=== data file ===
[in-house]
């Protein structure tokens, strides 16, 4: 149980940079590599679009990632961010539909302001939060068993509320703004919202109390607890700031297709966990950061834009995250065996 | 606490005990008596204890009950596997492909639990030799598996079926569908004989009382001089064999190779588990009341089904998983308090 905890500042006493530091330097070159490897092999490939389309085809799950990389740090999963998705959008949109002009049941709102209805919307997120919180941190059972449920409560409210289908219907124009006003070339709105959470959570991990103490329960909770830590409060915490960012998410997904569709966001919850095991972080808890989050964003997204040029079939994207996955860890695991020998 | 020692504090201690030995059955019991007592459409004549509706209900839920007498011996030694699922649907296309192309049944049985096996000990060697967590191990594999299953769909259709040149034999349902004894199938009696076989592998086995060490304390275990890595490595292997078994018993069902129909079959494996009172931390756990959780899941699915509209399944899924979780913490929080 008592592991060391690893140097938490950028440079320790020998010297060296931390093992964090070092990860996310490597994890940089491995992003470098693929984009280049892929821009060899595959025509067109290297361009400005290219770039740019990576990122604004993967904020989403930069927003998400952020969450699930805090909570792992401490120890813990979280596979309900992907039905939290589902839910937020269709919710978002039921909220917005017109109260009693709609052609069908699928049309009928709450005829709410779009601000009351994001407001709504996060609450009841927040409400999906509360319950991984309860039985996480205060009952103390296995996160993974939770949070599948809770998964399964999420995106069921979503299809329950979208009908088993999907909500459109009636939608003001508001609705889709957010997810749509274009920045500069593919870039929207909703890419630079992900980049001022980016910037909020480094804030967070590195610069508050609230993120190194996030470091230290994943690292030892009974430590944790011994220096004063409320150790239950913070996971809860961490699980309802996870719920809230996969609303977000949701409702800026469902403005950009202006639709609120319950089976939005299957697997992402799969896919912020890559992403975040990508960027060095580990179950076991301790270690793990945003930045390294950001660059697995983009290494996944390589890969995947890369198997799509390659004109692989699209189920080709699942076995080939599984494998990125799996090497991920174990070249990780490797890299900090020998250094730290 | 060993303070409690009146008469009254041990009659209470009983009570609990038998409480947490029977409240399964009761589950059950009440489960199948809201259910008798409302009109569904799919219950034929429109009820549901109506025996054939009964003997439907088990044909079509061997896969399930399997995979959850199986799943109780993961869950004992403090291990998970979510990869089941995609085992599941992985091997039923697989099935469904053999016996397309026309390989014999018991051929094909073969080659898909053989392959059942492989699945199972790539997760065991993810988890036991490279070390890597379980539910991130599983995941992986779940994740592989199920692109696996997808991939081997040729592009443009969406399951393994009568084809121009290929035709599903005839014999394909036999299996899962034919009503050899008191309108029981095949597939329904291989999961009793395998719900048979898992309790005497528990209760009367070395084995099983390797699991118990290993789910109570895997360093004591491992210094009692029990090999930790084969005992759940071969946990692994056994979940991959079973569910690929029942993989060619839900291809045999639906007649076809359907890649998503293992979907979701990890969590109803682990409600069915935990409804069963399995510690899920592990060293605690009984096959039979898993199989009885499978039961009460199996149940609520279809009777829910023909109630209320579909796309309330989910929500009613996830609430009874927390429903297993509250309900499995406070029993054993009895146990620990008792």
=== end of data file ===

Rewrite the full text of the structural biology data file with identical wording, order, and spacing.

[in-house]
């Protein structure tokens, strides 16, 4: 149980940079590599679009990632961010539909302001939060068993509320703004919202109390607890700031297709966990950061834009995250065996 | 606490005990008596204890009950596997492909639990030799598996079926569908004989009382001089064999190779588990009341089904998983308090 905890500042006493530091330097070159490897092999490939389309085809799950990389740090999963998705959008949109002009049941709102209805919307997120919180941190059972449920409560409210289908219907124009006003070339709105959470959570991990103490329960909770830590409060915490960012998410997904569709966001919850095991972080808890989050964003997204040029079939994207996955860890695991020998 | 020692504090201690030995059955019991007592459409004549509706209900839920007498011996030694699922649907296309192309049944049985096996000990060697967590191990594999299953769909259709040149034999349902004894199938009696076989592998086995060490304390275990890595490595292997078994018993069902129909079959494996009172931390756990959780899941699915509209399944899924979780913490929080 008592592991060391690893140097938490950028440079320790020998010297060296931390093992964090070092990860996310490597994890940089491995992003470098693929984009280049892929821009060899595959025509067109290297361009400005290219770039740019990576990122604004993967904020989403930069927003998400952020969450699930805090909570792992401490120890813990979280596979309900992907039905939290589902839910937020269709919710978002039921909220917005017109109260009693709609052609069908699928049309009928709450005829709410779009601000009351994001407001709504996060609450009841927040409400999906509360319950991984309860039985996480205060009952103390296995996160993974939770949070599948809770998964399964999420995106069921979503299809329950979208009908088993999907909500459109009636939608003001508001609705889709957010997810749509274009920045500069593919870039929207909703890419630079992900980049001022980016910037909020480094804030967070590195610069508050609230993120190194996030470091230290994943690292030892009974430590944790011994220096004063409320150790239950913070996971809860961490699980309802996870719920809230996969609303977000949701409702800026469902403005950009202006639709609120319950089976939005299957697997992402799969896919912020890559992403975040990508960027060095580990179950076991301790270690793990945003930045390294950001660059697995983009290494996944390589890969995947890369198997799509390659004109692989699209189920080709699942076995080939599984494998990125799996090497991920174990070249990780490797890299900090020998250094730290 | 060993303070409690009146008469009254041990009659209470009983009570609990038998409480947490029977409240399964009761589950059950009440489960199948809201259910008798409302009109569904799919219950034929429109009820549901109506025996054939009964003997439907088990044909079509061997896969399930399997995979959850199986799943109780993961869950004992403090291990998970979510990869089941995609085992599941992985091997039923697989099935469904053999016996397309026309390989014999018991051929094909073969080659898909053989392959059942492989699945199972790539997760065991993810988890036991490279070390890597379980539910991130599983995941992986779940994740592989199920692109696996997808991939081997040729592009443009969406399951393994009568084809121009290929035709599903005839014999394909036999299996899962034919009503050899008191309108029981095949597939329904291989999961009793395998719900048979898992309790005497528990209760009367070395084995099983390797699991118990290993789910109570895997360093004591491992210094009692029990090999930790084969005992759940071969946990692994056994979940991959079973569910690929029942993989060619839900291809045999639906007649076809359907890649998503293992979907979701990890969590109803682990409600069915935990409804069963399995510690899920592990060293605690009984096959039979898993199989009885499978039961009460199996149940609520279809009777829910023909109630209320579909796309309330989910929500009613996830609430009874927390429903297993509250309900499995406070029993054993009895146990620990008792």